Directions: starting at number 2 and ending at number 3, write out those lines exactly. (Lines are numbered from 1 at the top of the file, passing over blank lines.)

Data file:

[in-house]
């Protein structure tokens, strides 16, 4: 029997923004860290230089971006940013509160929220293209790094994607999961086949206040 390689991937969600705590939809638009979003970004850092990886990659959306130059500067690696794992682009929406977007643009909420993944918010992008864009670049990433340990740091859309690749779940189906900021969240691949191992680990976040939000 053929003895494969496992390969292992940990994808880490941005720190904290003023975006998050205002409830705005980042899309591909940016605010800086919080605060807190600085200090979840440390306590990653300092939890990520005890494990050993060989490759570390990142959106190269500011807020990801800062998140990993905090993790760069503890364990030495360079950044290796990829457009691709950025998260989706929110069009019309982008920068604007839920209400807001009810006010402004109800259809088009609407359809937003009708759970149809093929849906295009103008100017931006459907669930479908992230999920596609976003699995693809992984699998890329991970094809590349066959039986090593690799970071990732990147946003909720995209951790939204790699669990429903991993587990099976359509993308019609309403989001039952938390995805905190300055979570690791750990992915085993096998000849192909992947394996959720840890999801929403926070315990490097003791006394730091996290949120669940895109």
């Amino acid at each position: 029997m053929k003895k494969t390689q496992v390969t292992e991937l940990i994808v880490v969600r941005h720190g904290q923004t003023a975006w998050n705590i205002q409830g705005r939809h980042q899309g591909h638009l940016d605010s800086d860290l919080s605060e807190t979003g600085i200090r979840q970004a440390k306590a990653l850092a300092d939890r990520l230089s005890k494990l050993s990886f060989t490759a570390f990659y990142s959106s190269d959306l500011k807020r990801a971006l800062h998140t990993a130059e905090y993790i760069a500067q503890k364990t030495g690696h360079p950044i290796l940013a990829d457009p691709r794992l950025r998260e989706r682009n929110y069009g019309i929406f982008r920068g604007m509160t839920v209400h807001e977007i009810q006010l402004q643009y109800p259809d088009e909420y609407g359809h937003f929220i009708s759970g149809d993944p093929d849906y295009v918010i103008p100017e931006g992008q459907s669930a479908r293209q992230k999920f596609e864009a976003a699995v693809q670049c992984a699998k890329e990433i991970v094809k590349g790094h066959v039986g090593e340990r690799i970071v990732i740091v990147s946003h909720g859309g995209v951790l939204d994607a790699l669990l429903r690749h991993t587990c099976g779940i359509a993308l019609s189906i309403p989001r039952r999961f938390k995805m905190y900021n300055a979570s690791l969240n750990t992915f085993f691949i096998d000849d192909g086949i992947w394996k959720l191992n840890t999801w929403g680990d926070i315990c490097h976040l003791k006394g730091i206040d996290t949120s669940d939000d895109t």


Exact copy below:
């Protein structure tokens, strides 16, 4: 029997923004860290230089971006940013509160929220293209790094994607999961086949206040 390689991937969600705590939809638009979003970004850092990886990659959306130059500067690696794992682009929406977007643009909420993944918010992008864009670049990433340990740091859309690749779940189906900021969240691949191992680990976040939000 053929003895494969496992390969292992940990994808880490941005720190904290003023975006998050205002409830705005980042899309591909940016605010800086919080605060807190600085200090979840440390306590990653300092939890990520005890494990050993060989490759570390990142959106190269500011807020990801800062998140990993905090993790760069503890364990030495360079950044290796990829457009691709950025998260989706929110069009019309982008920068604007839920209400807001009810006010402004109800259809088009609407359809937003009708759970149809093929849906295009103008100017931006459907669930479908992230999920596609976003699995693809992984699998890329991970094809590349066959039986090593690799970071990732990147946003909720995209951790939204790699669990429903991993587990099976359509993308019609309403989001039952938390995805905190300055979570690791750990992915085993096998000849192909992947394996959720840890999801929403926070315990490097003791006394730091996290949120669940895109």
């Amino acid at each position: 029997m053929k003895k494969t390689q496992v390969t292992e991937l940990i994808v880490v969600r941005h720190g904290q923004t003023a975006w998050n705590i205002q409830g705005r939809h980042q899309g591909h638009l940016d605010s800086d860290l919080s605060e807190t979003g600085i200090r979840q970004a440390k306590a990653l850092a300092d939890r990520l230089s005890k494990l050993s990886f060989t490759a570390f990659y990142s959106s190269d959306l500011k807020r990801a971006l800062h998140t990993a130059e905090y993790i760069a500067q503890k364990t030495g690696h360079p950044i290796l940013a990829d457009p691709r794992l950025r998260e989706r682009n929110y069009g019309i929406f982008r920068g604007m509160t839920v209400h807001e977007i009810q006010l402004q643009y109800p259809d088009e909420y609407g359809h937003f929220i009708s759970g149809d993944p093929d849906y295009v918010i103008p100017e931006g992008q459907s669930a479908r293209q992230k999920f596609e864009a976003a699995v693809q670049c992984a699998k890329e990433i991970v094809k590349g790094h066959v039986g090593e340990r690799i970071v990732i740091v990147s946003h909720g859309g995209v951790l939204d994607a790699l669990l429903r690749h991993t587990c099976g779940i359509a993308l019609s189906i309403p989001r039952r999961f938390k995805m905190y900021n300055a979570s690791l969240n750990t992915f085993f691949i096998d000849d192909g086949i992947w394996k959720l191992n840890t999801w929403g680990d926070i315990c490097h976040l003791k006394g730091i206040d996290t949120s669940d939000d895109t």